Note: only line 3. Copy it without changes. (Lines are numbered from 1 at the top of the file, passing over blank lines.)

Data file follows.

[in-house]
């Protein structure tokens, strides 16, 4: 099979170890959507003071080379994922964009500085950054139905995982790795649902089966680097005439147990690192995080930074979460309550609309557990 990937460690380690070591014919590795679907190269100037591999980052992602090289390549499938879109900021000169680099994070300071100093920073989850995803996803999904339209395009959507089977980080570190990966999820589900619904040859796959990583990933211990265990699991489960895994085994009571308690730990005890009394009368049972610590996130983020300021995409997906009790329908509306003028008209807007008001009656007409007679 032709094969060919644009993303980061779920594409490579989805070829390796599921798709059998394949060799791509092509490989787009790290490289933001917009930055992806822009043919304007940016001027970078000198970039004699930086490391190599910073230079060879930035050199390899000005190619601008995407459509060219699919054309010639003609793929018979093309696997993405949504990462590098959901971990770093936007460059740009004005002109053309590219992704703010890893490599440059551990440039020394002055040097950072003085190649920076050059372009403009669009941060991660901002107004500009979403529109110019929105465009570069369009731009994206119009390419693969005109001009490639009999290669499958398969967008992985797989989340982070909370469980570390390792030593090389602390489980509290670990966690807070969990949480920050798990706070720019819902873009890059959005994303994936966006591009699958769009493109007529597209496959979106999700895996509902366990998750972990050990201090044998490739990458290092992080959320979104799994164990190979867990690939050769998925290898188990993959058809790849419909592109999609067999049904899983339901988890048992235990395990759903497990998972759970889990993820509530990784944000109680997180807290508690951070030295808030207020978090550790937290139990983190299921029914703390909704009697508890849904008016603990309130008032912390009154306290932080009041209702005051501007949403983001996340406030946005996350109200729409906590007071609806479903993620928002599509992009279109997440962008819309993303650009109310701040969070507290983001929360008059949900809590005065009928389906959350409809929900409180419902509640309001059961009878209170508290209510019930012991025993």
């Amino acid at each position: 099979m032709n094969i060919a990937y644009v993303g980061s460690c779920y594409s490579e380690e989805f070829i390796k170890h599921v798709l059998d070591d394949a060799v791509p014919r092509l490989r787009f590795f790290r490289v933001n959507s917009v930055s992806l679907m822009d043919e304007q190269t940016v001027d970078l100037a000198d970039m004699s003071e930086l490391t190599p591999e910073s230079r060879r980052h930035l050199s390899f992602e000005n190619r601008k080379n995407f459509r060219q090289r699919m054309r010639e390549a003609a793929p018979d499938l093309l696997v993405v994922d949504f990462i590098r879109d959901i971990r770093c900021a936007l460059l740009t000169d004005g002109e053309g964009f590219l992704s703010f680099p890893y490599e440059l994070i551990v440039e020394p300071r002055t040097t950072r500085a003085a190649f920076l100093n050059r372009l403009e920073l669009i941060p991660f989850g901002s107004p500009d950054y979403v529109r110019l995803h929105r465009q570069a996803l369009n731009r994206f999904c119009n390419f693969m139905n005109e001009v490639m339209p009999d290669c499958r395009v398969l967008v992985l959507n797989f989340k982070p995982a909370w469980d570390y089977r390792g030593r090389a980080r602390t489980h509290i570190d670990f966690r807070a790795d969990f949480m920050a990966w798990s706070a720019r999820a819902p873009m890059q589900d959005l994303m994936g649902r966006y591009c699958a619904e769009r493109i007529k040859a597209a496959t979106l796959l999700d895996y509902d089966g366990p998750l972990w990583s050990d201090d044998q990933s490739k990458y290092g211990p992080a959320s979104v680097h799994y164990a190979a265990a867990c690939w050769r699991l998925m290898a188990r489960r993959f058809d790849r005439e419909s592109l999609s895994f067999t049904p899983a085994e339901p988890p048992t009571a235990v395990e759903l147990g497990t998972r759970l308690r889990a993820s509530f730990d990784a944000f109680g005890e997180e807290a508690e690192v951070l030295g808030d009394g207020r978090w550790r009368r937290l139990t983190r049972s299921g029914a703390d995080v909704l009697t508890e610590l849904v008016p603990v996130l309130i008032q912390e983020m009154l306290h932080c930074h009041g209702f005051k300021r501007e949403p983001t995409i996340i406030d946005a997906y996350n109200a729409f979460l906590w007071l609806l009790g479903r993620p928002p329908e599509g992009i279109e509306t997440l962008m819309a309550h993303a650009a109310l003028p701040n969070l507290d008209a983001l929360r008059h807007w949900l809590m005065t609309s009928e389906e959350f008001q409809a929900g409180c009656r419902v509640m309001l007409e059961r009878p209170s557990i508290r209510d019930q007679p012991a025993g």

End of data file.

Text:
């Amino acid at each position: 099979m032709n094969i060919a990937y644009v993303g980061s460690c779920y594409s490579e380690e989805f070829i390796k170890h599921v798709l059998d070591d394949a060799v791509p014919r092509l490989r787009f590795f790290r490289v933001n959507s917009v930055s992806l679907m822009d043919e304007q190269t940016v001027d970078l100037a000198d970039m004699s003071e930086l490391t190599p591999e910073s230079r060879r980052h930035l050199s390899f992602e000005n190619r601008k080379n995407f459509r060219q090289r699919m054309r010639e390549a003609a793929p018979d499938l093309l696997v993405v994922d949504f990462i590098r879109d959901i971990r770093c900021a936007l460059l740009t000169d004005g002109e053309g964009f590219l992704s703010f680099p890893y490599e440059l994070i551990v440039e020394p300071r002055t040097t950072r500085a003085a190649f920076l100093n050059r372009l403009e920073l669009i941060p991660f989850g901002s107004p500009d950054y979403v529109r110019l995803h929105r465009q570069a996803l369009n731009r994206f999904c119009n390419f693969m139905n005109e001009v490639m339209p009999d290669c499958r395009v398969l967008v992985l959507n797989f989340k982070p995982a909370w469980d570390y089977r390792g030593r090389a980080r602390t489980h509290i570190d670990f966690r807070a790795d969990f949480m920050a990966w798990s706070a720019r999820a819902p873009m890059q589900d959005l994303m994936g649902r966006y591009c699958a619904e769009r493109i007529k040859a597209a496959t979106l796959l999700d895996y509902d089966g366990p998750l972990w990583s050990d201090d044998q990933s490739k990458y290092g211990p992080a959320s979104v680097h799994y164990a190979a265990a867990c690939w050769r699991l998925m290898a188990r489960r993959f058809d790849r005439e419909s592109l999609s895994f067999t049904p899983a085994e339901p988890p048992t009571a235990v395990e759903l147990g497990t998972r759970l308690r889990a993820s509530f730990d990784a944000f109680g005890e997180e807290a508690e690192v951070l030295g808030d009394g207020r978090w550790r009368r937290l139990t983190r049972s299921g029914a703390d995080v909704l009697t508890e610590l849904v008016p603990v996130l309130i008032q912390e983020m009154l306290h932080c930074h009041g209702f005051k300021r501007e949403p983001t995409i996340i406030d946005a997906y996350n109200a729409f979460l906590w007071l609806l009790g479903r993620p928002p329908e599509g992009i279109e509306t997440l962008m819309a309550h993303a650009a109310l003028p701040n969070l507290d008209a983001l929360r008059h807007w949900l809590m005065t609309s009928e389906e959350f008001q409809a929900g409180c009656r419902v509640m309001l007409e059961r009878p209170s557990i508290r209510d019930q007679p012991a025993g």